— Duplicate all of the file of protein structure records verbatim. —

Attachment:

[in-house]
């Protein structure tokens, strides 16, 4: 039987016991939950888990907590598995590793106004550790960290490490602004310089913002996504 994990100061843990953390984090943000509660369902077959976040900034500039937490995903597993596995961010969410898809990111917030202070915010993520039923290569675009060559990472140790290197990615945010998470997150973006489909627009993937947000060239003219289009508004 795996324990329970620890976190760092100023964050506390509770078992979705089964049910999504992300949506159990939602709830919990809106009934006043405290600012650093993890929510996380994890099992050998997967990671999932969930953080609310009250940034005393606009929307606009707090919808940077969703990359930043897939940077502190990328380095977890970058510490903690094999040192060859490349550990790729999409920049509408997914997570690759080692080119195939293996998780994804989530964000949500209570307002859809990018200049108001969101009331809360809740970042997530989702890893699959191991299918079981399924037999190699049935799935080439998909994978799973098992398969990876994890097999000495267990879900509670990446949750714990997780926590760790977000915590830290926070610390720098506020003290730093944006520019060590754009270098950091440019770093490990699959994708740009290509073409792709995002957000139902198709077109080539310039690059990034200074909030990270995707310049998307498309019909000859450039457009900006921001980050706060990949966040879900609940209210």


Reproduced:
[in-house]
């Protein structure tokens, strides 16, 4: 039987016991939950888990907590598995590793106004550790960290490490602004310089913002996504 994990100061843990953390984090943000509660369902077959976040900034500039937490995903597993596995961010969410898809990111917030202070915010993520039923290569675009060559990472140790290197990615945010998470997150973006489909627009993937947000060239003219289009508004 795996324990329970620890976190760092100023964050506390509770078992979705089964049910999504992300949506159990939602709830919990809106009934006043405290600012650093993890929510996380994890099992050998997967990671999932969930953080609310009250940034005393606009929307606009707090919808940077969703990359930043897939940077502190990328380095977890970058510490903690094999040192060859490349550990790729999409920049509408997914997570690759080692080119195939293996998780994804989530964000949500209570307002859809990018200049108001969101009331809360809740970042997530989702890893699959191991299918079981399924037999190699049935799935080439998909994978799973098992398969990876994890097999000495267990879900509670990446949750714990997780926590760790977000915590830290926070610390720098506020003290730093944006520019060590754009270098950091440019770093490990699959994708740009290509073409792709995002957000139902198709077109080539310039690059990034200074909030990270995707310049998307498309019909000859450039457009900006921001980050706060990949966040879900609940209210």